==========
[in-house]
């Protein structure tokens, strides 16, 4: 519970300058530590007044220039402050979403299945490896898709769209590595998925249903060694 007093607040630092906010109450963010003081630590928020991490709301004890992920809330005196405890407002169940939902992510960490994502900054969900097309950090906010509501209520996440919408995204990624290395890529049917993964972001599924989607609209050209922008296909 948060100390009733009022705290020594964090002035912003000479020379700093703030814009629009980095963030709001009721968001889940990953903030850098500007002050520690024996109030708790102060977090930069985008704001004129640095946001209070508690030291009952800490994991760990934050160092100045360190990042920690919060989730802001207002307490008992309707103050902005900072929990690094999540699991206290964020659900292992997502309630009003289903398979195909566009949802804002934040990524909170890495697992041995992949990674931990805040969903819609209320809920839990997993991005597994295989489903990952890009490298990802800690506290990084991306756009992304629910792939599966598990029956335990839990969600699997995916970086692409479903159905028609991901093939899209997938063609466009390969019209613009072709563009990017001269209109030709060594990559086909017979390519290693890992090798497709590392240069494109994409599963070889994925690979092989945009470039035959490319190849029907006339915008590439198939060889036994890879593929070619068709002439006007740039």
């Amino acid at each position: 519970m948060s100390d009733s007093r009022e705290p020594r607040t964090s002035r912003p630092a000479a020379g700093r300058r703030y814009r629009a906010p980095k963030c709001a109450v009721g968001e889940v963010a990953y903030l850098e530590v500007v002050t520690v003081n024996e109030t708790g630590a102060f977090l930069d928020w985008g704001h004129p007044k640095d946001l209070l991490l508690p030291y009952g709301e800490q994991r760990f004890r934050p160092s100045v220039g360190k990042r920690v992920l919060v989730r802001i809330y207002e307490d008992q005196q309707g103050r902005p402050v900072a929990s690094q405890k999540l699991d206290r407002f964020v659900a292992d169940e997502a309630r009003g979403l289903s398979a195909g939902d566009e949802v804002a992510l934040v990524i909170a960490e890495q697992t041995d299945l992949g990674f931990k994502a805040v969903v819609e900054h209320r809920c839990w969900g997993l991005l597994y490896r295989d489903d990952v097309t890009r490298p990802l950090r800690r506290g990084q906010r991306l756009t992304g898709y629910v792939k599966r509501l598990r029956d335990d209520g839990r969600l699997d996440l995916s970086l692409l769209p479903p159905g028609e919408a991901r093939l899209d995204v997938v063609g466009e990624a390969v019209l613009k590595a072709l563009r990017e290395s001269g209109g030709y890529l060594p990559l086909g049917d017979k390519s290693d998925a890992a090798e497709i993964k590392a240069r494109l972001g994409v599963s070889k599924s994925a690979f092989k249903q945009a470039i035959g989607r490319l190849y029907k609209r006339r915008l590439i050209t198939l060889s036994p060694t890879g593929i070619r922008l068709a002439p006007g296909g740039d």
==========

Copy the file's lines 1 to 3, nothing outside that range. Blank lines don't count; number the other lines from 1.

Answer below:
[in-house]
């Protein structure tokens, strides 16, 4: 519970300058530590007044220039402050979403299945490896898709769209590595998925249903060694 007093607040630092906010109450963010003081630590928020991490709301004890992920809330005196405890407002169940939902992510960490994502900054969900097309950090906010509501209520996440919408995204990624290395890529049917993964972001599924989607609209050209922008296909 948060100390009733009022705290020594964090002035912003000479020379700093703030814009629009980095963030709001009721968001889940990953903030850098500007002050520690024996109030708790102060977090930069985008704001004129640095946001209070508690030291009952800490994991760990934050160092100045360190990042920690919060989730802001207002307490008992309707103050902005900072929990690094999540699991206290964020659900292992997502309630009003289903398979195909566009949802804002934040990524909170890495697992041995992949990674931990805040969903819609209320809920839990997993991005597994295989489903990952890009490298990802800690506290990084991306756009992304629910792939599966598990029956335990839990969600699997995916970086692409479903159905028609991901093939899209997938063609466009390969019209613009072709563009990017001269209109030709060594990559086909017979390519290693890992090798497709590392240069494109994409599963070889994925690979092989945009470039035959490319190849029907006339915008590439198939060889036994890879593929070619068709002439006007740039």
């Amino acid at each position: 519970m948060s100390d009733s007093r009022e705290p020594r607040t964090s002035r912003p630092a000479a020379g700093r300058r703030y814009r629009a906010p980095k963030c709001a109450v009721g968001e889940v963010a990953y903030l850098e530590v500007v002050t520690v003081n024996e109030t708790g630590a102060f977090l930069d928020w985008g704001h004129p007044k640095d946001l209070l991490l508690p030291y009952g709301e800490q994991r760990f004890r934050p160092s100045v220039g360190k990042r920690v992920l919060v989730r802001i809330y207002e307490d008992q005196q309707g103050r902005p402050v900072a929990s690094q405890k999540l699991d206290r407002f964020v659900a292992d169940e997502a309630r009003g979403l289903s398979a195909g939902d566009e949802v804002a992510l934040v990524i909170a960490e890495q697992t041995d299945l992949g990674f931990k994502a805040v969903v819609e900054h209320r809920c839990w969900g997993l991005l597994y490896r295989d489903d990952v097309t890009r490298p990802l950090r800690r506290g990084q906010r991306l756009t992304g898709y629910v792939k599966r509501l598990r029956d335990d209520g839990r969600l699997d996440l995916s970086l692409l769209p479903p159905g028609e919408a991901r093939l899209d995204v997938v063609g466009e990624a390969v019209l613009k590595a072709l563009r990017e290395s001269g209109g030709y890529l060594p990559l086909g049917d017979k390519s290693d998925a890992a090798e497709i993964k590392a240069r494109l972001g994409v599963s070889k599924s994925a690979f092989k249903q945009a470039i035959g989607r490319l190849y029907k609209r006339r915008l590439i050209t198939l060889s036994p060694t890879g593929i070619r922008l068709a002439p006007g296909g740039d």